Louisiana lawmakers postpone vote on school dentistry ban

The Louisiana House of Representatives agreed Thursday to set aside a bill that would ban or limit the use of mobile dentistry clinics in schools.

After an hour-long debate of several proposed amendments to H.B. 687, House Speaker Jim Tucker (R-Terrytown) made a motion to temporarily return the bill to the calendar, saying that it was not in the best interest of anyone to do "piecemeal legislation."

In its current form, the bill would bar all dentistry in Louisiana schools except for dentistry done by federally qualified health centers; fluoride treatments, cleanings, and exams when offered for free; or sealants applied by either of two state-run universities.

The amendments proposed Thursday include:

  • A request for a waiver to be added to the bill that would require the state dental board to make a determination of whether a rural community or other community is an undeserved area for dental care within 30 days of receiving a request from a provider to practice mobile dentistry in an elementary or secondary school located in that rural community or other community (the amendment passed, 72-19).

  • A request that any school-based health clinic affiliated with a hospital be allowed to continue to operate (the amendment passed with no objections).

  • A request to remove the necessity that the mobile units be owned and operated by state or local government. "If a nonprofit or private person has been doing this for six months and has already invested in dental equipment and the mobile unit, they should be able to continue," said Rep. Cedric Richmond (D-Baton Rouge), who proposed the amendment.

Rep. J. Kevin Pearson (R-Slidell), sponsor of H.B. 687, objected, saying, "If a unit is owned by state or local government, we can ensure the safety of the patients."

"The legislature shouldn't say that existing mobile dentistry units can't keep providing care -- they should grandfather them in," Rep. Richmond countered.

Rep. Pearson then withdrew his objection and the amendment passed.

The final proposed amendment drew the most debate. It requested the removal of a requirement that existing care providers will have provided dental services in a Louisiana elementary or secondary school for at least six months during the five years prior to the effective date of the bill in order to be allowed to continue providing their services.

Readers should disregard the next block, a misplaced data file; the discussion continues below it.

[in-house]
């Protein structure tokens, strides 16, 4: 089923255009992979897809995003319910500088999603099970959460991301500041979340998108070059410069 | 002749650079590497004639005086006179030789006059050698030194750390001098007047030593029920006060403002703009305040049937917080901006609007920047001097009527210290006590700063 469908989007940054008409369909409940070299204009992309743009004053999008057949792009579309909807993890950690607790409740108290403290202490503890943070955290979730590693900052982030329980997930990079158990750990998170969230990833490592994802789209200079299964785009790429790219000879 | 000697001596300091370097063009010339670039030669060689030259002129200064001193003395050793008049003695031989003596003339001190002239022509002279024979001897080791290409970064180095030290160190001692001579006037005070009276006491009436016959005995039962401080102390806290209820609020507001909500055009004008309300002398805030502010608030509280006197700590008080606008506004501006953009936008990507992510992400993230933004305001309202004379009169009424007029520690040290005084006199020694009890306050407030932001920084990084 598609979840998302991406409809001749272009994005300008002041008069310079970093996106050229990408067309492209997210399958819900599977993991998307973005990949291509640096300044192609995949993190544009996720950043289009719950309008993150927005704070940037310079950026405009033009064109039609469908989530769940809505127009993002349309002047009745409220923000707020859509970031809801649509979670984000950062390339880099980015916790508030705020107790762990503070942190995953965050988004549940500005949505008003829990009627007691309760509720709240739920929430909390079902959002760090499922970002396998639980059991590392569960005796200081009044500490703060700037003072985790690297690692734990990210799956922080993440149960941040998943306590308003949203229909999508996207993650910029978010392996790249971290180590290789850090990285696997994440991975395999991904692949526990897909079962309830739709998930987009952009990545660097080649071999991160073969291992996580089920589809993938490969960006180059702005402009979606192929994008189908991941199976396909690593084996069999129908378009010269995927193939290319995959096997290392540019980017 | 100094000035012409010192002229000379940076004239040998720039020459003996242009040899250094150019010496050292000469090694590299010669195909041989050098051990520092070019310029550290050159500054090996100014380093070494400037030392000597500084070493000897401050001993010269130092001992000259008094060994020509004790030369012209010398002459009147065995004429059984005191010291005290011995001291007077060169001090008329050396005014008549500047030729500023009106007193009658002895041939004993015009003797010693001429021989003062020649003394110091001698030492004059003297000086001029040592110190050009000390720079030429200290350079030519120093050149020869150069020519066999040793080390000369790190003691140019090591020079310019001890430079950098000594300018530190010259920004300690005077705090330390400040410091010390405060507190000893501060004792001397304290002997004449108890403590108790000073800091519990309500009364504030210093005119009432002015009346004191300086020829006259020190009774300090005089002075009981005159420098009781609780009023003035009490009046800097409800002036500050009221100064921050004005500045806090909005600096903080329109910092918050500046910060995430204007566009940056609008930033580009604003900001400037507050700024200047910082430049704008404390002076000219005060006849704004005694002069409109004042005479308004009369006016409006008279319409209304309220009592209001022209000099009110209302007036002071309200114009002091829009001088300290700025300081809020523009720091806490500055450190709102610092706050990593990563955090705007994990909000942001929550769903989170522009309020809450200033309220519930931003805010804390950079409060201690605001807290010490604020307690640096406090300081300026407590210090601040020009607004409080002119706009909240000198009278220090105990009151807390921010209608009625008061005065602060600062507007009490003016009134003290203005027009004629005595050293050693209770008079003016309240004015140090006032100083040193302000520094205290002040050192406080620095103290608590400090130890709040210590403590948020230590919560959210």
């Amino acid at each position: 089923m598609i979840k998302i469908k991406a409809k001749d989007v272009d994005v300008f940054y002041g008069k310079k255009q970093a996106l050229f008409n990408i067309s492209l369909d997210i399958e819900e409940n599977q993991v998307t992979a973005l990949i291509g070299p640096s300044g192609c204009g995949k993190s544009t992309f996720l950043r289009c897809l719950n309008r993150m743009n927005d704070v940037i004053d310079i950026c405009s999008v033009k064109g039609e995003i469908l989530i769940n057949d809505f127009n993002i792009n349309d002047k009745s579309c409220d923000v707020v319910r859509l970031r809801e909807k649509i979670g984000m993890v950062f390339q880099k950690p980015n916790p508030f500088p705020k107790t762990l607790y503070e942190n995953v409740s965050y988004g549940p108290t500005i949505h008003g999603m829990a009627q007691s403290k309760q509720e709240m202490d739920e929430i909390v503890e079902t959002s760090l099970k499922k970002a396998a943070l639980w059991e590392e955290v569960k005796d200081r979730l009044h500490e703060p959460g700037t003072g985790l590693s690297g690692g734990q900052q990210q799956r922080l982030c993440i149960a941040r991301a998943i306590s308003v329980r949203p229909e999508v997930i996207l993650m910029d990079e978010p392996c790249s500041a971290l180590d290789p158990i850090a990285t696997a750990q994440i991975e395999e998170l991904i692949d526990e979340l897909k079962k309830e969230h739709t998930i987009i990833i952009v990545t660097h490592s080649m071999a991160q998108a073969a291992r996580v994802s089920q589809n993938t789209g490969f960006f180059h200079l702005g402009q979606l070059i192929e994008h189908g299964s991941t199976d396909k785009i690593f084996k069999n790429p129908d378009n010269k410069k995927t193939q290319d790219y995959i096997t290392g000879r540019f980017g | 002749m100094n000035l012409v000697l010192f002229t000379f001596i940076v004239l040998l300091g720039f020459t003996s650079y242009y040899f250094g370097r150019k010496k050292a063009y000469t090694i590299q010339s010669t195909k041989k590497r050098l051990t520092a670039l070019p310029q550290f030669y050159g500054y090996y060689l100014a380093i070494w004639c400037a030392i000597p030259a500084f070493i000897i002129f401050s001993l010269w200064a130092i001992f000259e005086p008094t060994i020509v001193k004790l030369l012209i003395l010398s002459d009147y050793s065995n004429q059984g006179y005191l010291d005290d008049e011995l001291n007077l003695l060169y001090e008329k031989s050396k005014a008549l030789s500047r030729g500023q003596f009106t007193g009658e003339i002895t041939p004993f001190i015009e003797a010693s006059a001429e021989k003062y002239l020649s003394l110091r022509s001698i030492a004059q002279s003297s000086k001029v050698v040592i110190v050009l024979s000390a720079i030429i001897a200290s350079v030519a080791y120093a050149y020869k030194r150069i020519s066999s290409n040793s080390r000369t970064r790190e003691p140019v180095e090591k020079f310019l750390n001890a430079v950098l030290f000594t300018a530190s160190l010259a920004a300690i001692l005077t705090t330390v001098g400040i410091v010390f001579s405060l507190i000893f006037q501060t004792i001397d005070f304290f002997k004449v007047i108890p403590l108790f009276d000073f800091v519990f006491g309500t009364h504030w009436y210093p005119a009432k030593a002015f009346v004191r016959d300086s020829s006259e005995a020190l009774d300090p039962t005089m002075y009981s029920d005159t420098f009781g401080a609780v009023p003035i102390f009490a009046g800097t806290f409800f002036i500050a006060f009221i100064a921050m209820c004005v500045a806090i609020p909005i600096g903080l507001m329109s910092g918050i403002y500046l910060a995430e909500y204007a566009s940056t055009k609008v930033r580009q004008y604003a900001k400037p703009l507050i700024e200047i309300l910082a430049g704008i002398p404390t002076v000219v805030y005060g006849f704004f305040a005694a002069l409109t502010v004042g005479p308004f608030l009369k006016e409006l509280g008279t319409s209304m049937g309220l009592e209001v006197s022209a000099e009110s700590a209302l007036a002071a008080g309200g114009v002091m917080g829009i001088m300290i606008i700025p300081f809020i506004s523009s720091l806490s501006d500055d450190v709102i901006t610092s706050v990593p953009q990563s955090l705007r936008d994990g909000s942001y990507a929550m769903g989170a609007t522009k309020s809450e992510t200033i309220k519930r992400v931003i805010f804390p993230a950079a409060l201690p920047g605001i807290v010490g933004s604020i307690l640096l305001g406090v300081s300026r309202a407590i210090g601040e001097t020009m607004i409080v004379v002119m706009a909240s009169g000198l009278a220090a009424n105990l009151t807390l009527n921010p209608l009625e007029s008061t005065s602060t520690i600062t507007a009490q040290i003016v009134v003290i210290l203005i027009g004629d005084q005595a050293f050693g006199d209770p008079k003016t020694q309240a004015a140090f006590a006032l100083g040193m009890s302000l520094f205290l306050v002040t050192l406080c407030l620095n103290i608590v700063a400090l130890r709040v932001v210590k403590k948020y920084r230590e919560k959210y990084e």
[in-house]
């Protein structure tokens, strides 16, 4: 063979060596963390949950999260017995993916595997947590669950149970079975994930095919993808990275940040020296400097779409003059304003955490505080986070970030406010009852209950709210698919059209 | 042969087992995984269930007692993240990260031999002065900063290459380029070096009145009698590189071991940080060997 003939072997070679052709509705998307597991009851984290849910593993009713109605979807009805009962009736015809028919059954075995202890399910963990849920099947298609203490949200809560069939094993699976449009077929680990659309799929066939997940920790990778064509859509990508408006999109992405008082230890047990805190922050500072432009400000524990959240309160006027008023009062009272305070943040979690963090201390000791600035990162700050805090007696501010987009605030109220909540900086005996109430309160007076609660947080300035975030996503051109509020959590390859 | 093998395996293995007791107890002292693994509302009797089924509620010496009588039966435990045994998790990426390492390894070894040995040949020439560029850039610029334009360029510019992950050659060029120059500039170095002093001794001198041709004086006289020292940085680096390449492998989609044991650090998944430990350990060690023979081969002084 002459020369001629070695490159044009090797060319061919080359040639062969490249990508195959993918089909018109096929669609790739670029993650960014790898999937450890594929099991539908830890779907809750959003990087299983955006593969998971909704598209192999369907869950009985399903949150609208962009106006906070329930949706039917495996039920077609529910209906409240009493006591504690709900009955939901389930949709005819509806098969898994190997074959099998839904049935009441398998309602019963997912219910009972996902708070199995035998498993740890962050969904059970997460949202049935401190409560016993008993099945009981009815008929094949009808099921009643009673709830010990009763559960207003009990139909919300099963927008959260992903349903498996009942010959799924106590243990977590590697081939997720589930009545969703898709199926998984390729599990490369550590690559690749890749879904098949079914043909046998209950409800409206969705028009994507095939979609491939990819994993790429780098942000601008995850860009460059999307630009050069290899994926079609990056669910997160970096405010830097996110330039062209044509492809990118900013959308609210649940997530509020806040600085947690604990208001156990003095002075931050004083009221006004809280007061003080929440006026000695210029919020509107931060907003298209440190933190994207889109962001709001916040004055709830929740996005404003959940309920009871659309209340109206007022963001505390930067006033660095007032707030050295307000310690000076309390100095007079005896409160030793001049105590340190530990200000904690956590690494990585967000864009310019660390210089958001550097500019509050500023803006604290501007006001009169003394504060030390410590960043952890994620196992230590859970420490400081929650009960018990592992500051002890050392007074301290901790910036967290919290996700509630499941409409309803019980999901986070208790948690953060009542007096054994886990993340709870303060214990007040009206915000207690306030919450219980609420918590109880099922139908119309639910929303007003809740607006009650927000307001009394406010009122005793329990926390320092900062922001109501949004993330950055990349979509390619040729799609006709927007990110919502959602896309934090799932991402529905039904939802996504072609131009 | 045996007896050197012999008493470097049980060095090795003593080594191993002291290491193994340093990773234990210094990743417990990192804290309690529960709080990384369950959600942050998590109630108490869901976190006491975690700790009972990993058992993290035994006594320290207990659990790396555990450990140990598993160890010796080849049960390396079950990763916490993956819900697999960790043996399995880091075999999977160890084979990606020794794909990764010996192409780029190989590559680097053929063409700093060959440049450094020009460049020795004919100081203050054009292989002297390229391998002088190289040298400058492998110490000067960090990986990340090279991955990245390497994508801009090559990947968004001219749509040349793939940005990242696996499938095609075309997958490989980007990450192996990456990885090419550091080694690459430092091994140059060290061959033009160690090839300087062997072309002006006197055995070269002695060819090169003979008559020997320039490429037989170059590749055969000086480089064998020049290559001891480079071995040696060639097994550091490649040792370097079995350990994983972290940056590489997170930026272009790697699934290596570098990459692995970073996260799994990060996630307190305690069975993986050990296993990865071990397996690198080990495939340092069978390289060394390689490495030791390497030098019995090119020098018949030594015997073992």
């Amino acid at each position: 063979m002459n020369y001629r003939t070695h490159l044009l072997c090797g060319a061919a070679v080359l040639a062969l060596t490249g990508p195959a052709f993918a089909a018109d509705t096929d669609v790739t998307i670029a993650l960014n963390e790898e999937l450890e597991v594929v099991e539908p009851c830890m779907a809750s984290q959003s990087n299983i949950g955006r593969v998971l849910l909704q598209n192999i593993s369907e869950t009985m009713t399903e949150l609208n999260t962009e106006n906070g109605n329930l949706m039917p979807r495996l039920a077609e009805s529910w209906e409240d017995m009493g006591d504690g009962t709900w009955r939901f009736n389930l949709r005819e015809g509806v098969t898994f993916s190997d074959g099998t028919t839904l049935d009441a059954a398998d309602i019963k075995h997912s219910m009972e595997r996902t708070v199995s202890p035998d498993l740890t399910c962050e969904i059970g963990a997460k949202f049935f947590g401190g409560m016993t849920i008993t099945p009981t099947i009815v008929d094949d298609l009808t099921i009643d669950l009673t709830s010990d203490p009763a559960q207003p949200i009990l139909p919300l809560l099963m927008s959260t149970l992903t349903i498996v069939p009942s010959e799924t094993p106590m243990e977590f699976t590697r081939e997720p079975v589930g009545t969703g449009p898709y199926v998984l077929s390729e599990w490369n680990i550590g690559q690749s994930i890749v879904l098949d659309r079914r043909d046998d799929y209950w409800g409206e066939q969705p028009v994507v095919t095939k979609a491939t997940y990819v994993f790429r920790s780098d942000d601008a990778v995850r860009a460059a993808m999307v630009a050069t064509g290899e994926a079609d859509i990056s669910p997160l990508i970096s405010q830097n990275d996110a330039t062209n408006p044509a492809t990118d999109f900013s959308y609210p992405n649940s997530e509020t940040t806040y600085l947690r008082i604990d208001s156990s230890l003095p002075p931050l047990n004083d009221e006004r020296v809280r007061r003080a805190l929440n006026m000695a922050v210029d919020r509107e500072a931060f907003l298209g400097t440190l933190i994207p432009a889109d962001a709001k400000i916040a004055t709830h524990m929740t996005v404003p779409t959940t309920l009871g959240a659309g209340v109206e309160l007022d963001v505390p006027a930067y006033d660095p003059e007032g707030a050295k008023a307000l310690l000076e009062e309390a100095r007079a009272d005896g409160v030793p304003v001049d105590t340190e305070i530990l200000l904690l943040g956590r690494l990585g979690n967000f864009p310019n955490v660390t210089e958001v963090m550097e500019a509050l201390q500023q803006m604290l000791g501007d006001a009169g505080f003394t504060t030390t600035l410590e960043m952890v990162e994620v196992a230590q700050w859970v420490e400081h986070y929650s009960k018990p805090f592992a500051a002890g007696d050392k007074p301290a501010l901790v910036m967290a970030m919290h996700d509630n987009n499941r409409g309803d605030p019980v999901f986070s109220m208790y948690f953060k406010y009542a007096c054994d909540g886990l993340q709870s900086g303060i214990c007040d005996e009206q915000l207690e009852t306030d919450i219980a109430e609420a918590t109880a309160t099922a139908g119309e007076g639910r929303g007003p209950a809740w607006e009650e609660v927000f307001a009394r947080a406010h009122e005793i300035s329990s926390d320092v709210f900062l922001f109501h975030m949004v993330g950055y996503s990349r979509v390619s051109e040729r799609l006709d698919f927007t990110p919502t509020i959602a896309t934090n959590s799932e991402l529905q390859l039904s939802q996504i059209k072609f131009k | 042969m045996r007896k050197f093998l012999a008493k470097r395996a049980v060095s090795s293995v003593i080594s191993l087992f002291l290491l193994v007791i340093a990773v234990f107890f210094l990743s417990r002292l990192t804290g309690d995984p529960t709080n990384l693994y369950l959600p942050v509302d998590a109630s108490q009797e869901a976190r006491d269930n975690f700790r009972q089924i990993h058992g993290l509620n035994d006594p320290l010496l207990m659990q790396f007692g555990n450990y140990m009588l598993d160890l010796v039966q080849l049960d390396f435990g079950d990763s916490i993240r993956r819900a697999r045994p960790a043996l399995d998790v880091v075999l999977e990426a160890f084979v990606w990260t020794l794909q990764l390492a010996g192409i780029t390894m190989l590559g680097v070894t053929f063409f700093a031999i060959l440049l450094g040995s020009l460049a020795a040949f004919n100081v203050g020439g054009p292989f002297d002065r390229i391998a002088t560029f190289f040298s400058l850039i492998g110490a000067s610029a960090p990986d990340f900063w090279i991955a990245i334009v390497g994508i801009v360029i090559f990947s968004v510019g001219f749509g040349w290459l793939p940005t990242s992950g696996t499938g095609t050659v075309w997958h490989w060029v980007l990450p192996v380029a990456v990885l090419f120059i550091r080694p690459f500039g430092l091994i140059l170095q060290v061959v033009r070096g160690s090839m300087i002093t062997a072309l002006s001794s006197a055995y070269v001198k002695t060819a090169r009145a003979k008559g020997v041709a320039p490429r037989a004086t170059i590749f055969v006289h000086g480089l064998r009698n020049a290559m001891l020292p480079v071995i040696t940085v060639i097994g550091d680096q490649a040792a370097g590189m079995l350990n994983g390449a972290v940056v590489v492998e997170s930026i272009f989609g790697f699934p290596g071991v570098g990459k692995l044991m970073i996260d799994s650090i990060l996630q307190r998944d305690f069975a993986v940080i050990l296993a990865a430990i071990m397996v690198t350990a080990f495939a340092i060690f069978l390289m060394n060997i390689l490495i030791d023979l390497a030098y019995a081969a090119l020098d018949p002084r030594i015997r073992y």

Rep. Pearson again objected. "The intent of this bill is to try and provide a high caliber of care. Do we want schools to teach our children? Yes. And we want our children to receive dental care. But we do not want a rush of people into the schools who are just there to make a profit."

The amendment was defeated, 35-54.

Several other representatives voiced their concerns that, if the bill passes, too many children on Medicaid would not get the dental care they need.

"Rep. Pearson repeatedly talks about the kind of care our kids should receive, and I agree," said Rep. John Edwards (D-East Feliciana). "But this is the real world. These are Medicaid beneficiaries. There are only six dentists in the parishes I represent that will take Medicaid patients."

At that point, House Speaker Tucker proposed that the bill be set aside and that he, Rep. Pearson, and other members of the House develop another amendment that addresses concerns about safety but does not block the ability of children in need to have access to adequate dental services.

"We want to develop language to require and direct the dental board to come up with procedures that will ensure the safety of the children but also address access to care," he said.

Copyright © 2009 DrBicuspid.com

Page 1 of 223
Next Page